If that last sentence seemed to come out of nowhere and confused the hell out of you, it was supposed to. That’s exactly how I felt.
The most irksome problem is pacing. The main story arc only gets underway late in the series, ending up rushed. Halfway through the series our cast of characters effectively doubles, but we have no time to get to know them beyond their two-dimensionally flat personalities. Worst of all, two battles are halted in their tracks while our heroes take a break to lollygag. Oh, I mean, “work slowly at making a weapon to continue the fight after all the scene’s original tension has been obliterated”. It felt more concise to say lollygag, though.
Aside from that specific editing choice, the battles are actually engaging. In fact, my greatest praise is what weaponry gets used. For all the adherence to the conventions of the swords-and-sorcery genre, there are some uncommon armaments here. I can’t describe enough how visually refreshing I found this, to see different weapons and fighting styles. Like all the other good bits in the show this too doesn’t last long, but it helps break up the “This is a fantasy; we need more swords!” mentality that plagues the genre.
Overall, the art and animation is of consistently high quality. The city is a vibrant place. Manglobe’s attention to detail in creating a living, breathing setting is laudable and effective (something I personally found lacking in their earlier work, Ergo Proxy). There’s an idyllic peace in the city when all hell isn’t breaking loose and a gritty immediacy when it does. That the city is built at the foot of a mountain covered with an ominous and never-moving cloud is a fantastic addition. The characters too are well-designed and have outfits that are intriguing albeit sometimes impractical. If only they were as cool as they look.
I couldn’t help thinking back to last season as I watched this. CANAAN showed how to put together a compelling ensemble cast, while Spice and Wolf II showed how to dramatically weave the complexities of a relationship about two protagonists. Both lessons are lost on Sacred Blacksmith. There is neither a group dynamic nor a fully realized pairing. The one great friendship we do have between Cecily and Aria gets lost in the shuffle of events and hardly has the emphasis it deserves.
What disappoints me most is what Sacred Blacksmith fails to do. It fails to do anything exciting with fantasy. It fails to test its characters’ resolve with any meaningful challenges or anguish. It presents so much magic… yet fails to capture any wonder. Once we understand more of Aria’s nature, for instance, a wild world of possibilities opens up. How does her nature impact the way she interacts with the city she lives in? The people she calls friends? Her own inner turmoil? Instead, her character development seems to have the same tedious trajectory that everyone else has: at least one episode devoted to mental struggles, a resolution easily attained, and a sanguine outlook the rest of the time.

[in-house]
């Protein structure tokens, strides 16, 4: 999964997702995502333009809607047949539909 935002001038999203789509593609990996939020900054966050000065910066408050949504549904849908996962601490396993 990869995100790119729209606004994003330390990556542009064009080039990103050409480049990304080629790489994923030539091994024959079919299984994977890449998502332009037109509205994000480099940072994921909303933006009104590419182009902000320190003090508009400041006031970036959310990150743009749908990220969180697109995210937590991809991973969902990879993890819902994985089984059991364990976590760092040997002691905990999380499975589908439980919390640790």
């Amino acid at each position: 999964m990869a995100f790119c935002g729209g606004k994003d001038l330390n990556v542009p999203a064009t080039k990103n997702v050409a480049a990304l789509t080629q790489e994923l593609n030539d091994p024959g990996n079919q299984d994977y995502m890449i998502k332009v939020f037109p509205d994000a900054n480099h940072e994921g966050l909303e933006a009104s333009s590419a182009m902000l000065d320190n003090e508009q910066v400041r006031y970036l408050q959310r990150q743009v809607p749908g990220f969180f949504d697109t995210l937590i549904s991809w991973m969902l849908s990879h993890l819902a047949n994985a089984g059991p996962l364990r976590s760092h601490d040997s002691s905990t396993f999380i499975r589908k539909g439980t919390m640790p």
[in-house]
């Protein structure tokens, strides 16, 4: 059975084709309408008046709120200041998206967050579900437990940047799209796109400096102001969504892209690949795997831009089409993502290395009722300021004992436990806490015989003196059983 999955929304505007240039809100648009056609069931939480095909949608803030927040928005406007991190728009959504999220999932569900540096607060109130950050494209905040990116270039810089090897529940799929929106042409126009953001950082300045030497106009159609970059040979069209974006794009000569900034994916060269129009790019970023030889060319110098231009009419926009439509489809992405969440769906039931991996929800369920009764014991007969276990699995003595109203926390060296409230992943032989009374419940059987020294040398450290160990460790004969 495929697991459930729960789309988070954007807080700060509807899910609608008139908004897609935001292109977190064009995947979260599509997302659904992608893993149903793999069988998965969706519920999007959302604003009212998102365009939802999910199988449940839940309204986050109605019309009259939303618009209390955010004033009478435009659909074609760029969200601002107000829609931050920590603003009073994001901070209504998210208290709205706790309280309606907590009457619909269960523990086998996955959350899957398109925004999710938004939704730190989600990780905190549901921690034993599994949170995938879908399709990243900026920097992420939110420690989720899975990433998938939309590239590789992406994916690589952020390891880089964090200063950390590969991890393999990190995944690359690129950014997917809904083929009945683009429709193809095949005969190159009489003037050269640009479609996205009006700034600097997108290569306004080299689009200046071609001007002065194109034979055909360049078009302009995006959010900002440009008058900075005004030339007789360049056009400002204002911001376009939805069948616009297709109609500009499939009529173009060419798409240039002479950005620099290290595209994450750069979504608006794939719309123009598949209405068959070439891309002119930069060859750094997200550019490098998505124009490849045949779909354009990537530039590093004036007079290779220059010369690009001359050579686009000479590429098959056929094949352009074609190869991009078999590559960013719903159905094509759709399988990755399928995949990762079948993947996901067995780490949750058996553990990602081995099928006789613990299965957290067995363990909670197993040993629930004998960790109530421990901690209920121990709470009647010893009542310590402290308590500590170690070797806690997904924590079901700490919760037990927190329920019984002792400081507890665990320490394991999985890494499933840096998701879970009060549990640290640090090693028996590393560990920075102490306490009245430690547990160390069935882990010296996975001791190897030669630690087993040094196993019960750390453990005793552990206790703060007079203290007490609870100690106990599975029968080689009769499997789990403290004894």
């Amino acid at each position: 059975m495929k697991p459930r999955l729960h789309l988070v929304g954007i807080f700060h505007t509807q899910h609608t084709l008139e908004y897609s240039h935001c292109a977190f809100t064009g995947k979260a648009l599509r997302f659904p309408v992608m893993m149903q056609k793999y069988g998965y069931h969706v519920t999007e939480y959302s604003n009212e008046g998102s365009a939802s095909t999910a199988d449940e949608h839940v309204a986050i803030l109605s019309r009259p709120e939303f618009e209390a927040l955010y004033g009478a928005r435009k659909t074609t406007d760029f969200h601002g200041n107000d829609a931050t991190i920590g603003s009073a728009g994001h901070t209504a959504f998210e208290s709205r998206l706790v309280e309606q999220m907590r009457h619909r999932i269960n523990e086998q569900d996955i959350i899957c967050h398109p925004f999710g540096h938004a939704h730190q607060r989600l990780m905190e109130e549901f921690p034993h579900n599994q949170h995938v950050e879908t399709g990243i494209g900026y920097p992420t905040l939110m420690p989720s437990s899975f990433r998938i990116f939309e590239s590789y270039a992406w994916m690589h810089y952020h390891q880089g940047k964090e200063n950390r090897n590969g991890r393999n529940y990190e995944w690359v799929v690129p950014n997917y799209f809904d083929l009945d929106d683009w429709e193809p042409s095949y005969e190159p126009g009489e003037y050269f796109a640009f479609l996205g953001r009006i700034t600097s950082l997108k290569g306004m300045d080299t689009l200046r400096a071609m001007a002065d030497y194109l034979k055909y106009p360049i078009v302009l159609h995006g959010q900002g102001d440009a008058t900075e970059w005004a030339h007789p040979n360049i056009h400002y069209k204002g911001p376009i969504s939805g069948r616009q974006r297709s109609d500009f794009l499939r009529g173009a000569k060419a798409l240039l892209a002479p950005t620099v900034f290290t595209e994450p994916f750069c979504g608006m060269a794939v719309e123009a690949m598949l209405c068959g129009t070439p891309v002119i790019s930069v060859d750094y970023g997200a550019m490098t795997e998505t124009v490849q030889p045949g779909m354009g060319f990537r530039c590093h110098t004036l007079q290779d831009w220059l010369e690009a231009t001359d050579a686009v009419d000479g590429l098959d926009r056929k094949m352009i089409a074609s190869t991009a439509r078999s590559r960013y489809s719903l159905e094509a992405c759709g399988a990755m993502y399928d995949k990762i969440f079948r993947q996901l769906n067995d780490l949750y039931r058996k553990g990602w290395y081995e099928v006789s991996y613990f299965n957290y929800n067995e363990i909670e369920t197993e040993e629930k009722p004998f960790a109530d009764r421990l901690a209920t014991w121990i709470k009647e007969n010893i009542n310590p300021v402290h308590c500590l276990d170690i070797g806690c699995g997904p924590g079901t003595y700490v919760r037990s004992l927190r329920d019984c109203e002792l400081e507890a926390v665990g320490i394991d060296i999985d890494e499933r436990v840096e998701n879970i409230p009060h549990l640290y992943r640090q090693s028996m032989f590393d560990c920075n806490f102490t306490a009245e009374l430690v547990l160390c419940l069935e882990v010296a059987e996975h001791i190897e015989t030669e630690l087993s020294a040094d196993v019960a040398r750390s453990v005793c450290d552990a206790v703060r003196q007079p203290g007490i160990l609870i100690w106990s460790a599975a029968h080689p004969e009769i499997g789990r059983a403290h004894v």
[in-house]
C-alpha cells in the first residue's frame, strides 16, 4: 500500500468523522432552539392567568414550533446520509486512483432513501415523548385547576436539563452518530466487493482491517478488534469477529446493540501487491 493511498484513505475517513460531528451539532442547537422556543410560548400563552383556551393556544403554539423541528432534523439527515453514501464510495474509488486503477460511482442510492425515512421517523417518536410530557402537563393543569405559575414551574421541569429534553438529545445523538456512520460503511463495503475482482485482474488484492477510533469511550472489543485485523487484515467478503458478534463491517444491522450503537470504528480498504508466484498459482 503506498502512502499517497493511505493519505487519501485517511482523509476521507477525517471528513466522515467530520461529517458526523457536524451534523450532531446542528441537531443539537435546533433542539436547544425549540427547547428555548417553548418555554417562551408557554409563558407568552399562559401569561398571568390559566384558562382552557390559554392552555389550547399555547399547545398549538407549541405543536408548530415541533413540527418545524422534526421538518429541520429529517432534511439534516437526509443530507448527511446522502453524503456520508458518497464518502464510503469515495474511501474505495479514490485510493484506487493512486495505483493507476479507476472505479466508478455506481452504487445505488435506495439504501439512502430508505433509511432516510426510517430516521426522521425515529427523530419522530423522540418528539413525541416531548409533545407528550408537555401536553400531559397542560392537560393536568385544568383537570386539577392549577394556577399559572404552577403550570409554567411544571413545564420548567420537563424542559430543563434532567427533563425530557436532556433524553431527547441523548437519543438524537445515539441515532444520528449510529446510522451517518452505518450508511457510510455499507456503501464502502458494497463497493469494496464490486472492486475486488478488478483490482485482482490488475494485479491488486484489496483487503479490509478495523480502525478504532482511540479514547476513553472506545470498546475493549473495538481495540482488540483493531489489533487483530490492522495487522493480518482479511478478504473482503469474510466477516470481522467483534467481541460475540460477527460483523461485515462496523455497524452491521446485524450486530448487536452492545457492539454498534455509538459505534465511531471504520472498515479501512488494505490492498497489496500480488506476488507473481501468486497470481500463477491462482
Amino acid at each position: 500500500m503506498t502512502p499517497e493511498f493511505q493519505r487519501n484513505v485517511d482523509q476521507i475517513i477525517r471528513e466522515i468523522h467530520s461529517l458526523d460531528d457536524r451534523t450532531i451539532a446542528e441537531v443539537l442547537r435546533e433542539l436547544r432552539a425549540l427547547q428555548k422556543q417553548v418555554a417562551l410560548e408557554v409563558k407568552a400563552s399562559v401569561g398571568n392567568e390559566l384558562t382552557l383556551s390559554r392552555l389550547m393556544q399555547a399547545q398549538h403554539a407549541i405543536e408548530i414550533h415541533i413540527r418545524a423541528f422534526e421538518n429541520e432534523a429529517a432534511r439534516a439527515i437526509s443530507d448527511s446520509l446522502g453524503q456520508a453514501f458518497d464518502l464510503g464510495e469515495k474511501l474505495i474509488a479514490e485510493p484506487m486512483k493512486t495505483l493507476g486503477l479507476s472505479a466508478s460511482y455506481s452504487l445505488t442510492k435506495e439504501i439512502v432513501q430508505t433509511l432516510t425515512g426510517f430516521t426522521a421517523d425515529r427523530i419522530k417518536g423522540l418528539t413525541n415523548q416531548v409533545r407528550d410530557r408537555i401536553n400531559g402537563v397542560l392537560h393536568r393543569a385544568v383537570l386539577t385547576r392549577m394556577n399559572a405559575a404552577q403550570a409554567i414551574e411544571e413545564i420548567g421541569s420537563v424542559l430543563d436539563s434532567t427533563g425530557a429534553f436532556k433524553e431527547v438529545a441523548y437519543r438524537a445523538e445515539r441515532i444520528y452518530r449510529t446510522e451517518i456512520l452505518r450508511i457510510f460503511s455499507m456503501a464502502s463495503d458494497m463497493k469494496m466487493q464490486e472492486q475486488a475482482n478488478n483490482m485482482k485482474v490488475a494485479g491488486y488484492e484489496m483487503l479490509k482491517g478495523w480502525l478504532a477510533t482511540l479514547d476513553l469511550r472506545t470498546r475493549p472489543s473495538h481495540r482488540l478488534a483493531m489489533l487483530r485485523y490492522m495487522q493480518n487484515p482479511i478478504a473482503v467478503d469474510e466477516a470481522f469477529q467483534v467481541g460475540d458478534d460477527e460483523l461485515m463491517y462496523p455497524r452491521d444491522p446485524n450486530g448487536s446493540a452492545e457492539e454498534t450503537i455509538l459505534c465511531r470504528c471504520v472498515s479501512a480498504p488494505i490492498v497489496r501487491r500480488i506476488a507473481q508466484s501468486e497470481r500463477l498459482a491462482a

The music is a good analogy for the show as a whole. The OP starts strong, is rather catchy, reasonably dynamic technically speaking. The score of the series is standard fare medieval fantasy (recorders, lutes, tambourines, and the like) and other more traditional orchestrated pieces that are apt, but not spellbinding. Finally, the ED is the most randomly bright and unbelievably saccharine thing you have ever heard. While I freely admit my personality isn’t morning glories and sunshine, this outro is so distinctly misplaced and just one more example of Sacred Blacksmith’s disjointed elements.
So who is this anime for? More forgiving viewers, I imagine. The series isn’t high art and let’s face it: it’s not trying to be. It doesn’t want to be a humble, little fantastical tale, but a brief little epic about a lot of different things. About companions trying to help each other, faltering romance, sociopolitical intrigue, freaky monsters, black villains, sleeping horrors. By including too much its scattershot attention span shows, but if you can overlook that and the other systemic problems, want a light-hearted romp with a peppering of drama, or happen to be a fantasy junkie, you might have fun with this.
If there is a second season I can only hope they strip away the extraneous parts, peel back the deeper layers, and leave what remains proudly exposed and naked for all to behold.
First thing is what I think of this anime on a whole. Your first impressions are this is going to be a big disappointment. Sure! it may not be the best but it's enjoyable. There wasn't any surprises, nothing new but it was enjoyable. Don't judge it by the first episode. It really gets better.
Cecily Cambell becomes a knight and she is totally useless. She's all talk. She is saved by Luke Ainsworth and begs him to make a katana like his. And so their relationship begins. The story was like a Déjà vu (literally!!) But it shines! It makes you laugh, sometimes cry and
feel the feelings of the characters in the story. It wasn't repetitive nor boring. Sometimes the fillers and disappointing. There is only one filler episode but in each episode there is a part that has nothing to do with the actual plot. Either it is at the beginning or the end. Even so, it's no boring or unbearable.
the art was exactly like K-ON's sometimes I thought Cecily looked like Yui just in a red version(LOL). I'm very picky about my art. It has to be up-to-date and such. But the animation flaws my eyes just don't see I don't know if there aren't or if there are. But the fights, when the swords are swung and the colors it's really catchy.
The theme song matched the anime but it wasn't special in particular. The ending son was very catchy. Also, the background music, which sometimes I don't notice is good and it goes with the whole flow of the anime and it's set date.
I liked Cecily's character. She's useless but she understands others feeling and her feelings are genuine. She isn't one of those big mouth girls who cant do anything or the crappy type of girl she's a strong willed character that I like.
Not only Cecily but all the character's have their share in the spot light, their time to shine. You can feel the feelings of all the main characters.
As I said it is really enjoyable even without much action.
Kaze no Stigma is a funny and action-packed tale of magic, family, and revenge that came out in 2007. It may have been a rollercoaster of fun while it lasted, but what now? Worry not my dear friends, for we have here a list of five other anime like Kaze no Stigma to fill in that empty void.